Riverhead officials have agreed to sue Suffolk County over what they say is more than $700,000 in sewer fees the county has failed to pay since 2018.
The town board voted 5-0 at its May 22 meeting to hire Riverhead-based law firm Smith, Finkelstein, Lundberg, Isler and Yakaboski LLP to start legal proceedings against Suffolk County to recover sewer rents due from the treatment of sewage generated at the County Center facility on Center Drive.
Riverhead in December set the total fees the county owed them for sewer treatment at the facility at $720,311.44 for 2018, which was due Feb. 1, and $696,073.83 for 2019, which would be paid with four installments of $174,018.46 apiece. The first of those installment payments was due March 1. Town officials said the county has not sent any of those payments.
Riverhead Supervisor Laura Jens-Smith said the town had a contract for the past 20 years with the county to provide sewage treatment for the facility as a user outside of the town’s sewer district. Since that contract expired more than a year ago, the town had been negotiating with county officials for a new sewage treatment contract while setting what the town felt would be a “reasonable fee structure” for the county’s sewer rates at their facility, Jens-Smith said.
Town officials believed they could not continue providing sewer service to the facility for another year without the county signing a new contract or making owed payments, she said.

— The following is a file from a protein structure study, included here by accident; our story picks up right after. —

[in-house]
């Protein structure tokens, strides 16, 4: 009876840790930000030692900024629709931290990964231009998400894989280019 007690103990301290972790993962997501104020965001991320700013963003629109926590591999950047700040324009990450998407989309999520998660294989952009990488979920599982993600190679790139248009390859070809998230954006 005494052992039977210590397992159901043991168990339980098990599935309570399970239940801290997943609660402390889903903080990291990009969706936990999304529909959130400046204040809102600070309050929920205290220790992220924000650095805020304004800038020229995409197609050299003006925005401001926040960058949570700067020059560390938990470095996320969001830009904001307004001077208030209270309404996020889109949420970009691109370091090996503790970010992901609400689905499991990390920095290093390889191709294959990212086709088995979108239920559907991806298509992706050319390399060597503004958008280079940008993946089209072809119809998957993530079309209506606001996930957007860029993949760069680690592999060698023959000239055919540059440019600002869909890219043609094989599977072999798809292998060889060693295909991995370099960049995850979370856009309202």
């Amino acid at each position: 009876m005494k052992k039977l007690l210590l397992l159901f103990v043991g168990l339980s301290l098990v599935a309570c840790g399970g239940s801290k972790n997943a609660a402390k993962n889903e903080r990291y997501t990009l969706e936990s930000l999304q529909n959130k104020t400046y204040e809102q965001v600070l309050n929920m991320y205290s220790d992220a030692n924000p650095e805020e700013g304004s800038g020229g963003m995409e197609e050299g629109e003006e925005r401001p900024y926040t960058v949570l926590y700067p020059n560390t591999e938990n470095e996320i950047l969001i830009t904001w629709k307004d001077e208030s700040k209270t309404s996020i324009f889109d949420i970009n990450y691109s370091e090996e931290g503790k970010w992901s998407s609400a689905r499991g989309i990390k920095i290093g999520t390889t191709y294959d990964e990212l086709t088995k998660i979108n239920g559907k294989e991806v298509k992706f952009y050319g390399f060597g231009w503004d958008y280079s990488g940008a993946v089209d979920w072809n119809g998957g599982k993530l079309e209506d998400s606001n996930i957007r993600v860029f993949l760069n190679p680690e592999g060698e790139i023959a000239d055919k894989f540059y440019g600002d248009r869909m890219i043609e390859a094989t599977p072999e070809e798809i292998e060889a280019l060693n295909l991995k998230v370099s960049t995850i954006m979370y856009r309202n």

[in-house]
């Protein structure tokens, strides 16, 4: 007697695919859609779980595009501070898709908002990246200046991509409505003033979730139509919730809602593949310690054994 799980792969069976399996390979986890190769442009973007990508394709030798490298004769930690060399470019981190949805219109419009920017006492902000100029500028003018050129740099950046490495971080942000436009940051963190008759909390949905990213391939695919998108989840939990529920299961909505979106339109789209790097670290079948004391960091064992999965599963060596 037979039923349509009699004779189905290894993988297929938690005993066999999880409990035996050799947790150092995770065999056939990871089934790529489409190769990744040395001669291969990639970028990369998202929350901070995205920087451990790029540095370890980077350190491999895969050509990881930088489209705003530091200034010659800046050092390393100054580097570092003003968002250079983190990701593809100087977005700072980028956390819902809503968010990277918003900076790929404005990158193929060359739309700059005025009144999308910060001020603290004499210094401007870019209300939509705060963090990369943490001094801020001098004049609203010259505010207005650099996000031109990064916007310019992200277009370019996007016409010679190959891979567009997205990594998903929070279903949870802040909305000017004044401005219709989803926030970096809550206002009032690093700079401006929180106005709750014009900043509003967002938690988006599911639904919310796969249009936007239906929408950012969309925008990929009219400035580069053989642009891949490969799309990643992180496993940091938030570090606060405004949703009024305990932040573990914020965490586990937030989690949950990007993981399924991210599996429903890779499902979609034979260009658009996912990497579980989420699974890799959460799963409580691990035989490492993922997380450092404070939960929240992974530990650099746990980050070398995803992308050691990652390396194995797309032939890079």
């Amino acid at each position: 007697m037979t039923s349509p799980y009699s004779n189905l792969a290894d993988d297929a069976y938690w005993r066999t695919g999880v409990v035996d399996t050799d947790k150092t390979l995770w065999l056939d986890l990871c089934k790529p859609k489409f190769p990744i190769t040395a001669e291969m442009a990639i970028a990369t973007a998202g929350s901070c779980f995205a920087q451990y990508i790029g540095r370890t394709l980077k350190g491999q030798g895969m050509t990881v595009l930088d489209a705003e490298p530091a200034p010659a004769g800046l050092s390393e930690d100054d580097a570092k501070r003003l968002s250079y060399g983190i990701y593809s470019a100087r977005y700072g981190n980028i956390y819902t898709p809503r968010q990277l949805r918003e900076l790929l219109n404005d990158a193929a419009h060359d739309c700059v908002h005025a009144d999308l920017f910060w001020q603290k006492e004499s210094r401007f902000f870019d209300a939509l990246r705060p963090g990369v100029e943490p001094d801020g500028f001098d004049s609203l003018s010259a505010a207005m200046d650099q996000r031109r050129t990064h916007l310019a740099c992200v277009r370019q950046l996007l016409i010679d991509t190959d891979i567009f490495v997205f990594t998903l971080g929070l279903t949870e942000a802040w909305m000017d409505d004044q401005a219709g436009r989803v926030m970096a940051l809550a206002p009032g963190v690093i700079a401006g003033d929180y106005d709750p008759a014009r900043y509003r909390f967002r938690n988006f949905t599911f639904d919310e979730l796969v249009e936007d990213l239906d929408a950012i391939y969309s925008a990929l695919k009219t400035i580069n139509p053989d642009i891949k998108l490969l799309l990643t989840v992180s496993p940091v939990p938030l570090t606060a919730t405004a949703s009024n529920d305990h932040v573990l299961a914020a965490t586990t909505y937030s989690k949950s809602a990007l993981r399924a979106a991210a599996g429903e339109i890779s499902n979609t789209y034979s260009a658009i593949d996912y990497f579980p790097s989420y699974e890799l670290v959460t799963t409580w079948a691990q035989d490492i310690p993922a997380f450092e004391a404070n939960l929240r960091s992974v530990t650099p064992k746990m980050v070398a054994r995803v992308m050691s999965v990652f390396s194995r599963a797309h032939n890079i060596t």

“It’s unfortunate we have to do this, but it’s been a year that we’ve been providing a service without getting a signed contract with them,” Jens-Smith said.
Deputy County Executive Peter Scully said the board’s action was “puzzling because the county has been attempting to pay the sewer charges and the town has resisted those efforts.”
“The town’s use of outside counsel will cost taxpayers hundreds of thousands of dollars in legal bills with absolutely no rhyme or reason," Scully said. "The only ones who will benefit from the town board’s action are the attorneys."
County officials said the town was trying to force the county to pay for Riverhead’s upgrade of its sewer plant, which cost about $24 million and was built to comply with new EPA nitrogen discharge requirements.
Jens-Smith said the upgrade was a separate issue and not the basis for Riverhead's legal action.